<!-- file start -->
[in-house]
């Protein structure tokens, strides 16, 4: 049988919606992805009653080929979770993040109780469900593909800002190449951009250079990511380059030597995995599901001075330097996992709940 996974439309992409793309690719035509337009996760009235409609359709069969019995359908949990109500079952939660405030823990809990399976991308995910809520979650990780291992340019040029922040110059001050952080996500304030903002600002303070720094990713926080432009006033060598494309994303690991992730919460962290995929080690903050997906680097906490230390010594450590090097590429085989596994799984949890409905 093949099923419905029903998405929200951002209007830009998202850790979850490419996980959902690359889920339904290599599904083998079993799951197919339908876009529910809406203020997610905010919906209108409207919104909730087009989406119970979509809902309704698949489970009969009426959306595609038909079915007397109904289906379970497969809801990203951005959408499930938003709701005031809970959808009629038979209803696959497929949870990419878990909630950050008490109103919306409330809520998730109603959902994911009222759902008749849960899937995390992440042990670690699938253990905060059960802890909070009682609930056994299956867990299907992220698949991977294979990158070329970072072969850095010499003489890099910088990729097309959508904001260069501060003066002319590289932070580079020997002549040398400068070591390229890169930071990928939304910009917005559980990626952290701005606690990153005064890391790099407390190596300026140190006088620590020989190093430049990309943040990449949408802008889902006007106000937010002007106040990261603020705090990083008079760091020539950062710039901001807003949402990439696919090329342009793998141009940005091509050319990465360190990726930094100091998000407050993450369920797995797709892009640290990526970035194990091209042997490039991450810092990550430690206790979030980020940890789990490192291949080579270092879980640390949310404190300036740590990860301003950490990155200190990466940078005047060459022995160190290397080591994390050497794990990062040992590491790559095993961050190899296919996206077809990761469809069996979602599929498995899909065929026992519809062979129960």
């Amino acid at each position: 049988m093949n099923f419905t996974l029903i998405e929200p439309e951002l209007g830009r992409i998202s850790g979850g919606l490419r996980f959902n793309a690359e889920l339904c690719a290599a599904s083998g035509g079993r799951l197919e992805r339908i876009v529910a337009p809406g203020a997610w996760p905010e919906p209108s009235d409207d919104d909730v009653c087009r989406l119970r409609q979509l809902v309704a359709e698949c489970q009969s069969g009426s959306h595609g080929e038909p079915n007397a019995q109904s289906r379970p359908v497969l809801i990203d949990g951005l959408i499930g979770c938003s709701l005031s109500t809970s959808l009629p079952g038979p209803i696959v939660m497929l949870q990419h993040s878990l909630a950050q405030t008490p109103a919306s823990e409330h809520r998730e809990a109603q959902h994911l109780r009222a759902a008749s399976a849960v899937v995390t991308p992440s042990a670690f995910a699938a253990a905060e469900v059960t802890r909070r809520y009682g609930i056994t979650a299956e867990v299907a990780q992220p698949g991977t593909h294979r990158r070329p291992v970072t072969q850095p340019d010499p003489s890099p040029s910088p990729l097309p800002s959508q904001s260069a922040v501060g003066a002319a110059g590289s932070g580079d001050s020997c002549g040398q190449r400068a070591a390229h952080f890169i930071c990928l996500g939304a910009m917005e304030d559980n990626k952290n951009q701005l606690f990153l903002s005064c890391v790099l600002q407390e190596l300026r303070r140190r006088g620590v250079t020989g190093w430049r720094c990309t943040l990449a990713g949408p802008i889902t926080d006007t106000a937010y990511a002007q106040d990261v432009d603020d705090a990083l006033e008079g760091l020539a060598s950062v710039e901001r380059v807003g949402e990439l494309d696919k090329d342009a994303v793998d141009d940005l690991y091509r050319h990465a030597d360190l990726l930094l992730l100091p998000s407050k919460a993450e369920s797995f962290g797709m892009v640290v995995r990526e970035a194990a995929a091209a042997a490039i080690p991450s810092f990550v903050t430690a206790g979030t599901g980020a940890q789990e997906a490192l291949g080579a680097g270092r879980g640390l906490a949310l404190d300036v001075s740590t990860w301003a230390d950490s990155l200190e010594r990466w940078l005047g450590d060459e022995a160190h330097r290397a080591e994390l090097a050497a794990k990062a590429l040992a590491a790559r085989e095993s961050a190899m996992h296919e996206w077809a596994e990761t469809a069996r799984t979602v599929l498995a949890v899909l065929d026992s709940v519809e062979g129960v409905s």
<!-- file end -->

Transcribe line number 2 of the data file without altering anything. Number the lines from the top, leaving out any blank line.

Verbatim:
């Protein structure tokens, strides 16, 4: 049988919606992805009653080929979770993040109780469900593909800002190449951009250079990511380059030597995995599901001075330097996992709940 996974439309992409793309690719035509337009996760009235409609359709069969019995359908949990109500079952939660405030823990809990399976991308995910809520979650990780291992340019040029922040110059001050952080996500304030903002600002303070720094990713926080432009006033060598494309994303690991992730919460962290995929080690903050997906680097906490230390010594450590090097590429085989596994799984949890409905 093949099923419905029903998405929200951002209007830009998202850790979850490419996980959902690359889920339904290599599904083998079993799951197919339908876009529910809406203020997610905010919906209108409207919104909730087009989406119970979509809902309704698949489970009969009426959306595609038909079915007397109904289906379970497969809801990203951005959408499930938003709701005031809970959808009629038979209803696959497929949870990419878990909630950050008490109103919306409330809520998730109603959902994911009222759902008749849960899937995390992440042990670690699938253990905060059960802890909070009682609930056994299956867990299907992220698949991977294979990158070329970072072969850095010499003489890099910088990729097309959508904001260069501060003066002319590289932070580079020997002549040398400068070591390229890169930071990928939304910009917005559980990626952290701005606690990153005064890391790099407390190596300026140190006088620590020989190093430049990309943040990449949408802008889902006007106000937010002007106040990261603020705090990083008079760091020539950062710039901001807003949402990439696919090329342009793998141009940005091509050319990465360190990726930094100091998000407050993450369920797995797709892009640290990526970035194990091209042997490039991450810092990550430690206790979030980020940890789990490192291949080579270092879980640390949310404190300036740590990860301003950490990155200190990466940078005047060459022995160190290397080591994390050497794990990062040992590491790559095993961050190899296919996206077809990761469809069996979602599929498995899909065929026992519809062979129960």